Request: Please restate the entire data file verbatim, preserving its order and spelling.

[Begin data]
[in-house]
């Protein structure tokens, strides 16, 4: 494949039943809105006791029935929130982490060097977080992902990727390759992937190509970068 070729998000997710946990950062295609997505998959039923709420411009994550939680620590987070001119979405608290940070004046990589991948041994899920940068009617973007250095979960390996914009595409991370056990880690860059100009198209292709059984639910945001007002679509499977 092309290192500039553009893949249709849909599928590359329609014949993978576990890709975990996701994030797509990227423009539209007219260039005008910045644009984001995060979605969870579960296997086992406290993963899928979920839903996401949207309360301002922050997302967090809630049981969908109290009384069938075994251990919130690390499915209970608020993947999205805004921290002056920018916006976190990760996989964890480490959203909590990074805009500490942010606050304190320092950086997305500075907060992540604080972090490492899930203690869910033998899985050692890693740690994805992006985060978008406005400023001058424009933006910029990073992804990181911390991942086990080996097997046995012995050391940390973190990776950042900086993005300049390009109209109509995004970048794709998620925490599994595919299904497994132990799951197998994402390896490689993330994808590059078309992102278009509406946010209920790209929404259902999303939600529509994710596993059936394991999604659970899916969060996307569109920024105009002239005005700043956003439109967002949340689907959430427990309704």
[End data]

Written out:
[in-house]
């Protein structure tokens, strides 16, 4: 494949039943809105006791029935929130982490060097977080992902990727390759992937190509970068 070729998000997710946990950062295609997505998959039923709420411009994550939680620590987070001119979405608290940070004046990589991948041994899920940068009617973007250095979960390996914009595409991370056990880690860059100009198209292709059984639910945001007002679509499977 092309290192500039553009893949249709849909599928590359329609014949993978576990890709975990996701994030797509990227423009539209007219260039005008910045644009984001995060979605969870579960296997086992406290993963899928979920839903996401949207309360301002922050997302967090809630049981969908109290009384069938075994251990919130690390499915209970608020993947999205805004921290002056920018916006976190990760996989964890480490959203909590990074805009500490942010606050304190320092950086997305500075907060992540604080972090490492899930203690869910033998899985050692890693740690994805992006985060978008406005400023001058424009933006910029990073992804990181911390991942086990080996097997046995012995050391940390973190990776950042900086993005300049390009109209109509995004970048794709998620925490599994595919299904497994132990799951197998994402390896490689993330994808590059078309992102278009509406946010209920790209929404259902999303939600529509994710596993059936394991999604659970899916969060996307569109920024105009002239005005700043956003439109967002949340689907959430427990309704």